Addisonian (pernicious) anemia
Gastrointestinal pathology, dysfunction, or surgery, including gluten enteropathy or sprue, small bowel bacterial overgrowth, total or partial gastrectomy
Fish tapeworm infestation
Malignancy of pancreas or bowel
Folic acid deficiency
It may be possible to treat the underlying disease by surgical correction of anatomic lesions leading to small bowel bacterial overgrowth, expulsion of fish tapeworm, discontinuation of drugs leading to vitamin malabsorption (see Drug/Laboratory Test Interactions), use of a gluten-free diet in nontropical sprue, or administration of antibiotics in tropical sprue. Such measures remove the need for long-term administration of cyanocobalamin.
Requirements of Vitamin B 12 in excess of normal (due to pregnancy, thyrotoxicosis, hemolytic anemia, hemorrhage, malignancy, hepatic and renal disease) can usually be met with oral supplementation.
Cyanocobalamin injection is also suitable for the Vitamin B 12 absorption test (Schilling test).
Sensitivity to cobalt and/or Vitamin B 12 is a contraindication.
WARNING: This product contains aluminum that may be toxic. Aluminum may reach toxic levels with prolonged parenteral administration if kidney function is impaired. Premature neonates are particularly at risk because their kidneys are immature, and they require large amounts of calcium and phosphate solutions, which contain aluminum.
Research indicates that patients with impaired kidney function, including premature neonates, who receive parenteral levels of aluminum at greater than 4 to 5 mcg/kg/day accumulate aluminum at levels associated with central nervous system and bone toxicity. Tissue loading may occur at even lower rates of administration.
Patients with early Leber’s disease (hereditary optic nerve atrophy) who were treated with cyanocobalamin suffered severe and swift optic atrophy.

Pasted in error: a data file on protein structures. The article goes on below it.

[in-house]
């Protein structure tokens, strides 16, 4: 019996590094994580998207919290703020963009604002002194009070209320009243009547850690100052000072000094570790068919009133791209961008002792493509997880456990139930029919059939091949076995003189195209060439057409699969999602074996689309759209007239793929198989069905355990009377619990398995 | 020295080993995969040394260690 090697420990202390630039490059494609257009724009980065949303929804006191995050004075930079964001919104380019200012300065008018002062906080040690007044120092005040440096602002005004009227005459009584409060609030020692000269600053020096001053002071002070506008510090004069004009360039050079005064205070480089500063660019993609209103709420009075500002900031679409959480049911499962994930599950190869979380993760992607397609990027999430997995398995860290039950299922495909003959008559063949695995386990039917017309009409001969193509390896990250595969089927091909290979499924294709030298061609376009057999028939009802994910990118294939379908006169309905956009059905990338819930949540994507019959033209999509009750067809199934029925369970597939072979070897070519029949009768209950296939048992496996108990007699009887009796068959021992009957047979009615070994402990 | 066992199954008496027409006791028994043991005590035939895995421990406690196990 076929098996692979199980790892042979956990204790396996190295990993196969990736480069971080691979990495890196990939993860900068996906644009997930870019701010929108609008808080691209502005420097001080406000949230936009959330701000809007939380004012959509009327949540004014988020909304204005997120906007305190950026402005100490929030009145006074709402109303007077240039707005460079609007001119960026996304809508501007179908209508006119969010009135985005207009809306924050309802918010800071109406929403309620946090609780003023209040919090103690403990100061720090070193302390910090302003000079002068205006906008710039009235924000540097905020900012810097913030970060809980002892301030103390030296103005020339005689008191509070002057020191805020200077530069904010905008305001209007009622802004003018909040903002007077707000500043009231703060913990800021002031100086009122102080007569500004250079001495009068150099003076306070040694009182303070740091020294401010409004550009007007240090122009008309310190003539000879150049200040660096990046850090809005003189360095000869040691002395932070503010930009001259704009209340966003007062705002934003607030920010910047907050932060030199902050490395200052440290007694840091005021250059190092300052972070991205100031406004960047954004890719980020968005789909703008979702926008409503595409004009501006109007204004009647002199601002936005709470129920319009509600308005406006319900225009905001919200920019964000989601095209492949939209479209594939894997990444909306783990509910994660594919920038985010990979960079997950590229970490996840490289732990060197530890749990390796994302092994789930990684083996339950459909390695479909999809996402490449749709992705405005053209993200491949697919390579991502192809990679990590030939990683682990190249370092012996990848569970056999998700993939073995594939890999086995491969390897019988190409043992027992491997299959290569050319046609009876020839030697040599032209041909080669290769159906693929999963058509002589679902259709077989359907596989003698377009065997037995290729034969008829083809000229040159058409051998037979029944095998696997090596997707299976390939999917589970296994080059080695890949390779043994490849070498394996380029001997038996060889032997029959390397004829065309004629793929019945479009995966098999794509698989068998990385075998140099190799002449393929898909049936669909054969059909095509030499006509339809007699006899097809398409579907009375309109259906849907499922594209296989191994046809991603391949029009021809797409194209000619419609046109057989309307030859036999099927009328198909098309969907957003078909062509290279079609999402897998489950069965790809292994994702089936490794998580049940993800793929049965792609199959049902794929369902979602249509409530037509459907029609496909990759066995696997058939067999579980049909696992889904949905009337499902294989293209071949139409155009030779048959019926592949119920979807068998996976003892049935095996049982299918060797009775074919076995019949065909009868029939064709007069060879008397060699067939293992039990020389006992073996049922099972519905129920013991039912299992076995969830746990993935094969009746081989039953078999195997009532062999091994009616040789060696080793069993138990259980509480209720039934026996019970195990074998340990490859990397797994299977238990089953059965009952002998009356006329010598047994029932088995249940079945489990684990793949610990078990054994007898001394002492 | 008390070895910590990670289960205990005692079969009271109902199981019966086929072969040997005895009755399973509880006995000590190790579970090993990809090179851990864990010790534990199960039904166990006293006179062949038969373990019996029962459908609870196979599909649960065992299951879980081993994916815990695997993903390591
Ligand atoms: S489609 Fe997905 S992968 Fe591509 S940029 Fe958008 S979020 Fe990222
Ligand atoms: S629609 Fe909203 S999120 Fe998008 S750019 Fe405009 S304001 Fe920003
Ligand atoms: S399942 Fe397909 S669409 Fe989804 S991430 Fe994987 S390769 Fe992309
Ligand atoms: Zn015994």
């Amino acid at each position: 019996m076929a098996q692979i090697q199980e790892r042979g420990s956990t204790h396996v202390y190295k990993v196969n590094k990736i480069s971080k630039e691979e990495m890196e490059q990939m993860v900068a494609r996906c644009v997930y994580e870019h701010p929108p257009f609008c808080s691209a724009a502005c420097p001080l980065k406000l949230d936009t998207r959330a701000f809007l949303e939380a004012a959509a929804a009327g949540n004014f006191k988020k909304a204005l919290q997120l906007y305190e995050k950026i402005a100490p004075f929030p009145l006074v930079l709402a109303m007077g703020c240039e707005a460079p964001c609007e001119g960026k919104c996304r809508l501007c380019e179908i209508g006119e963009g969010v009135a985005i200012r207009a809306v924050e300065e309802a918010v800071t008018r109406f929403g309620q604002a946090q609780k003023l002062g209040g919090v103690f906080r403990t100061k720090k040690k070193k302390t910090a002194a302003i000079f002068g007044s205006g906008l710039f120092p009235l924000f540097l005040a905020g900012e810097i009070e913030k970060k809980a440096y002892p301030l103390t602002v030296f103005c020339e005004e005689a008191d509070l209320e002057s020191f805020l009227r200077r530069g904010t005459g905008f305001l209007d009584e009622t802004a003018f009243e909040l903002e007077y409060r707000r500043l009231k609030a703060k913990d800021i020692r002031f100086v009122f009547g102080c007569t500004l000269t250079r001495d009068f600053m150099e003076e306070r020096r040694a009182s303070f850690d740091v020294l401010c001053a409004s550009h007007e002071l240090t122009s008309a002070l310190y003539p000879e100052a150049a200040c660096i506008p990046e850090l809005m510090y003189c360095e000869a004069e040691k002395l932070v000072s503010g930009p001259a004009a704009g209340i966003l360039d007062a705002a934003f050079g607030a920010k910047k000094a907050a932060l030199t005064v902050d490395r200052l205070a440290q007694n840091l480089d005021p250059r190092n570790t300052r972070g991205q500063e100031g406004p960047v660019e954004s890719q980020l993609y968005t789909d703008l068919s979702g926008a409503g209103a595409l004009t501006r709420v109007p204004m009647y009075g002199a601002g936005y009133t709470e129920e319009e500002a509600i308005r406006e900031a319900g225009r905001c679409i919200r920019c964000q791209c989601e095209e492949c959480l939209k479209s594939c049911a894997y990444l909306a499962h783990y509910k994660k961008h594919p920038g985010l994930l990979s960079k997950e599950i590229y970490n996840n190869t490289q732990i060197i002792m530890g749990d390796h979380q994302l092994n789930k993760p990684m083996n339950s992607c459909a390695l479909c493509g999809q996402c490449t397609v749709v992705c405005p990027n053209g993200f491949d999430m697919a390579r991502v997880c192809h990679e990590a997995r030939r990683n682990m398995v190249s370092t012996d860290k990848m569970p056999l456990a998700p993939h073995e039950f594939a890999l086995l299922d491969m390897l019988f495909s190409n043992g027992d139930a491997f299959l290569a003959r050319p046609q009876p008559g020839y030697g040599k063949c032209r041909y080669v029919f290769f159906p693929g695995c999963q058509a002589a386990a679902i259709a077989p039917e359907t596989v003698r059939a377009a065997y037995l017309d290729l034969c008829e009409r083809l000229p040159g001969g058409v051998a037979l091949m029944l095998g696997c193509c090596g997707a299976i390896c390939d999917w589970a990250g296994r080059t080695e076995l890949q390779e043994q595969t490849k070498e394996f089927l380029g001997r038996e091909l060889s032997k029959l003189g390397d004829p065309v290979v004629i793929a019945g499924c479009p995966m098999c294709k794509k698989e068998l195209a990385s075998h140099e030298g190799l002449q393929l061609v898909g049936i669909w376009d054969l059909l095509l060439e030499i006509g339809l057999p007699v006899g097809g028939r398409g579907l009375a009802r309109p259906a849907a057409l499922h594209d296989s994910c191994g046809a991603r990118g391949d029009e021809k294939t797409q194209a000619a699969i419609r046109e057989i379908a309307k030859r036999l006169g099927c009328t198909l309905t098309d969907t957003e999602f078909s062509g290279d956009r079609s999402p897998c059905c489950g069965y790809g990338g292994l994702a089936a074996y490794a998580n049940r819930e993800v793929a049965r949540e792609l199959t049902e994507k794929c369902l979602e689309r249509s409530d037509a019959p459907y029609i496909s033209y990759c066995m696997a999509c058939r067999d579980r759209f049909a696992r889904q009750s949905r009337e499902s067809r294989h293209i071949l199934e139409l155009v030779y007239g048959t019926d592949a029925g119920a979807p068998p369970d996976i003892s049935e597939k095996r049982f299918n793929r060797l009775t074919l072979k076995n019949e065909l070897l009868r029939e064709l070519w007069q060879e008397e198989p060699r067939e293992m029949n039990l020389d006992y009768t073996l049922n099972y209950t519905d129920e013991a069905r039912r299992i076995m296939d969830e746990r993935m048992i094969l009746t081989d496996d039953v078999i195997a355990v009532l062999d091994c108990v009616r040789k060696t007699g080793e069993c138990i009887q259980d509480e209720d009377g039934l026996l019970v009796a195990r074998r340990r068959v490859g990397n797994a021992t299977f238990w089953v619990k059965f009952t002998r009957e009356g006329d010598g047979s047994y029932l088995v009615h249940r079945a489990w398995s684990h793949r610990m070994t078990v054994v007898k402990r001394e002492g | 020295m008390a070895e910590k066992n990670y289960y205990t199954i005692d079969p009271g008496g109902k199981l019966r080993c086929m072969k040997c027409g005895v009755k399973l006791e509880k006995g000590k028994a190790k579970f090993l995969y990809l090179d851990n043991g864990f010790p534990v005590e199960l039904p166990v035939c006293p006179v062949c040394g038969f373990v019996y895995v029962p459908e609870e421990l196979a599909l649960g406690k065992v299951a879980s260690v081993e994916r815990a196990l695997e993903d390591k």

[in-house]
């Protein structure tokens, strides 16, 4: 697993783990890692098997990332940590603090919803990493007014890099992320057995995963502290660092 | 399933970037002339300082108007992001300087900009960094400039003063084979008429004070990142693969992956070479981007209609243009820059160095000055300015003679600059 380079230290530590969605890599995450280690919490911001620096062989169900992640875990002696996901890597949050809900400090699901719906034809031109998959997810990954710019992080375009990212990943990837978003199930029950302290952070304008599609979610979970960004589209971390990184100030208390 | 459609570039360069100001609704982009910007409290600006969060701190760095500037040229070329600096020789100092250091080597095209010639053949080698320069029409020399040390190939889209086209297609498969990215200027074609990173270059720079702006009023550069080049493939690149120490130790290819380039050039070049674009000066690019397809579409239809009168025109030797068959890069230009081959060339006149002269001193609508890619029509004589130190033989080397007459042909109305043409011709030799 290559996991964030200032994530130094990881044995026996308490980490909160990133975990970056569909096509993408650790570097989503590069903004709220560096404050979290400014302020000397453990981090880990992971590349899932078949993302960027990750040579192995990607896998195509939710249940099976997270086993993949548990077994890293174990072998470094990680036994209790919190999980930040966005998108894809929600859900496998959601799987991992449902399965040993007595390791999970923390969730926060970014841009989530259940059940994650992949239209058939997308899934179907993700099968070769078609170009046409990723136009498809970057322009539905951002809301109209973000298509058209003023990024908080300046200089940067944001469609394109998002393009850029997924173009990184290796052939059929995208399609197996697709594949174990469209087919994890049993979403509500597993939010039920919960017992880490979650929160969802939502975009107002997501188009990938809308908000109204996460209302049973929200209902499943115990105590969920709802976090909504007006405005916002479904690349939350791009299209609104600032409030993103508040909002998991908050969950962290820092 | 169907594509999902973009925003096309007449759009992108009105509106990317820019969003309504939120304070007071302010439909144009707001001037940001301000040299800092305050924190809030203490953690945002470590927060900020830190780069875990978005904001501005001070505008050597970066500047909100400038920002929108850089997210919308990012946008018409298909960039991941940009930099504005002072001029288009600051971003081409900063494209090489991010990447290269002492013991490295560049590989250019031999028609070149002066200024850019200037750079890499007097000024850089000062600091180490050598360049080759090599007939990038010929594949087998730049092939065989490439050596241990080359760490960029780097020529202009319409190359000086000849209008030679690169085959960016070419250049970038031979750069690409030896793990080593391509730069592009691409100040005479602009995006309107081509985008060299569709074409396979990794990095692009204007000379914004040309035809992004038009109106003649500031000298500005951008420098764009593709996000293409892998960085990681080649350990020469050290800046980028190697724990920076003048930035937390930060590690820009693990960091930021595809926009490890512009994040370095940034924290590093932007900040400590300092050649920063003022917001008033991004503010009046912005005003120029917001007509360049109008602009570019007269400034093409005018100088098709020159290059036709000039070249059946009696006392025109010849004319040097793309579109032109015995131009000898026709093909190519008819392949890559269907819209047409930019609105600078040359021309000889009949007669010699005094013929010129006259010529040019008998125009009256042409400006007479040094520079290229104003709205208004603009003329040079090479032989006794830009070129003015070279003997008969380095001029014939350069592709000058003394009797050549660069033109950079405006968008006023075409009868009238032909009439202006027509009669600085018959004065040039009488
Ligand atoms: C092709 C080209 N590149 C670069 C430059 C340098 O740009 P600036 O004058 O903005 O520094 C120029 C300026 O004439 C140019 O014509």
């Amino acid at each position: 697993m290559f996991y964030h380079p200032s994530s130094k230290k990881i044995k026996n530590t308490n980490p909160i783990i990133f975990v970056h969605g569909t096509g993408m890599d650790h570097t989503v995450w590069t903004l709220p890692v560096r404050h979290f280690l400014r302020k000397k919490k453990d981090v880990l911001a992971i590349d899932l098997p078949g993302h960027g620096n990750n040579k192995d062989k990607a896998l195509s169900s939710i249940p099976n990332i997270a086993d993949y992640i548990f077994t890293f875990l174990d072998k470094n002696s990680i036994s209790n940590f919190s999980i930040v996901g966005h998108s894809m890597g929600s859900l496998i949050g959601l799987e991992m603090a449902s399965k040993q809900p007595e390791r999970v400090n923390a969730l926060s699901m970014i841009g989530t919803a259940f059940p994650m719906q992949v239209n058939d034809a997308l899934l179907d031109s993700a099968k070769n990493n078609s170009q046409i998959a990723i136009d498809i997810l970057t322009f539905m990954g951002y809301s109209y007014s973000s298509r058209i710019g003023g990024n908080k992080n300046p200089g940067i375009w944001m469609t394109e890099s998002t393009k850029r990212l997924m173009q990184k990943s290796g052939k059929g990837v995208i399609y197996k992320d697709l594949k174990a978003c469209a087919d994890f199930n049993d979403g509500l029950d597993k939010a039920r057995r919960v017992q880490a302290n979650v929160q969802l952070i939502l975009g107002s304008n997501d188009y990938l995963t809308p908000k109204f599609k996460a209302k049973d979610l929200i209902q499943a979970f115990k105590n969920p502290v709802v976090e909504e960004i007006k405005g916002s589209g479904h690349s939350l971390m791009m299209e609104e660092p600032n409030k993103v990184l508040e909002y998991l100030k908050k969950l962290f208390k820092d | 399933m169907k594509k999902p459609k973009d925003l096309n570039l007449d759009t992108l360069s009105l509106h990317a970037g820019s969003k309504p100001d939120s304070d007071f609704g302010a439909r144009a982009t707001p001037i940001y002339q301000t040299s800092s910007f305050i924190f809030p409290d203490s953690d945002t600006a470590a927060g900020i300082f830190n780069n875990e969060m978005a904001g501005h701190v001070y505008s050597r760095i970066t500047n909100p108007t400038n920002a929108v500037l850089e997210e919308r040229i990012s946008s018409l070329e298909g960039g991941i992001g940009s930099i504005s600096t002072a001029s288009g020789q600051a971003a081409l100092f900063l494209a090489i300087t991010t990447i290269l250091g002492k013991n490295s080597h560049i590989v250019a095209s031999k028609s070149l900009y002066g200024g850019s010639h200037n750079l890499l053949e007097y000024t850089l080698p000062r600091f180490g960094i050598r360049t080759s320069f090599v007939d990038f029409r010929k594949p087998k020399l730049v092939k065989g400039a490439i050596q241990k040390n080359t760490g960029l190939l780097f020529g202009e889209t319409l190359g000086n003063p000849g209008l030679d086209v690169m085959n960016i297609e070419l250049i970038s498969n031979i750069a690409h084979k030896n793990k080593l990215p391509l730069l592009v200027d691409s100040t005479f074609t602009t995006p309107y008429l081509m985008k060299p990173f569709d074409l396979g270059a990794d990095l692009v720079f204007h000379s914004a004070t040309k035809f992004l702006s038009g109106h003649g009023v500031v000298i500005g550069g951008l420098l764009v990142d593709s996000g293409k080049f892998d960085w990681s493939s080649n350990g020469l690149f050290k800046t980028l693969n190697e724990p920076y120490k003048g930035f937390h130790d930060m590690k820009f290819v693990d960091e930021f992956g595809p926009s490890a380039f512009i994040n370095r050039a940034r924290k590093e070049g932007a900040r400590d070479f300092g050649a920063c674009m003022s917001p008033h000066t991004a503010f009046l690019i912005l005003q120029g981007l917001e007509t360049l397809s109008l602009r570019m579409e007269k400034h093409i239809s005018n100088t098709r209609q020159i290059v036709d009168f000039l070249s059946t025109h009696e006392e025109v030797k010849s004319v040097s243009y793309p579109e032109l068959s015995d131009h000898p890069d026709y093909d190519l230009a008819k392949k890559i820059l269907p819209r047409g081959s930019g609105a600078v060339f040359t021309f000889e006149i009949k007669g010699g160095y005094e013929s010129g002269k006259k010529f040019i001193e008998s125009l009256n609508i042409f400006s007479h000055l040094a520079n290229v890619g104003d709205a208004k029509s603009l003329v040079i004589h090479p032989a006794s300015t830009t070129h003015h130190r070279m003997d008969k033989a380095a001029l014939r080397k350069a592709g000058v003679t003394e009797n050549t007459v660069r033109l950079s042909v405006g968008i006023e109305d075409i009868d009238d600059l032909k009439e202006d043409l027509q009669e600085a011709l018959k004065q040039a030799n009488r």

Hypokalemia and sudden death may occur in severe megaloblastic anemia which is treated intensely.
Anaphylactic shock and death have been reported after parenteral Vitamin B 12 administration. An intradermal test dose is recommended before cyanocobalamin injection is administered to patients suspected of being sensitive to this drug.
This product contains benzyl alcohol. Benzyl alcohol has been reported to be associated with a fatal ‘‘Gasping Syndrome’’ in premature infants.
Vitamin B 12 deficiency that is allowed to progress for longer than three months may produce permanent degenerative lesions of the spinal cord. Doses of folic acid greater than 0.1 mg/day may result in hematologic remission in patients with Vitamin B 12 deficiency. Neurologic manifestations will not be prevented with folic acid, and if not treated with Vitamin B 12 , irreversible damage will result.
Doses of cyanocobalamin exceeding 10 mcg daily may produce hematologic response in patients with folate deficiency. Indiscriminate administration may mask the true diagnosis.
Patients with pernicious anemia should be instructed that they will require monthly injections of Vitamin B 12 for the remainder of their lives. Failure to do so will result in return of the anemia and in development of incapacitating and irreversible damage to the nerves of the spinal cord. Also, patients should be warned about the danger of taking folic acid in place of Vitamin B 12 , because the former may prevent anemia but allow progression of subacute combined degeneration.
A vegetarian diet which contains no animal products (including milk products or eggs) does not supply any Vitamin B 12 . Patients following such a diet should be advised to take oral Vitamin B 12 regularly. The need for Vitamin B 12 is increased by pregnancy and lactation. Deficiency has been recognized in infants of vegetarian mothers who were breast fed, even though the mothers had no symptoms of deficiency at the time.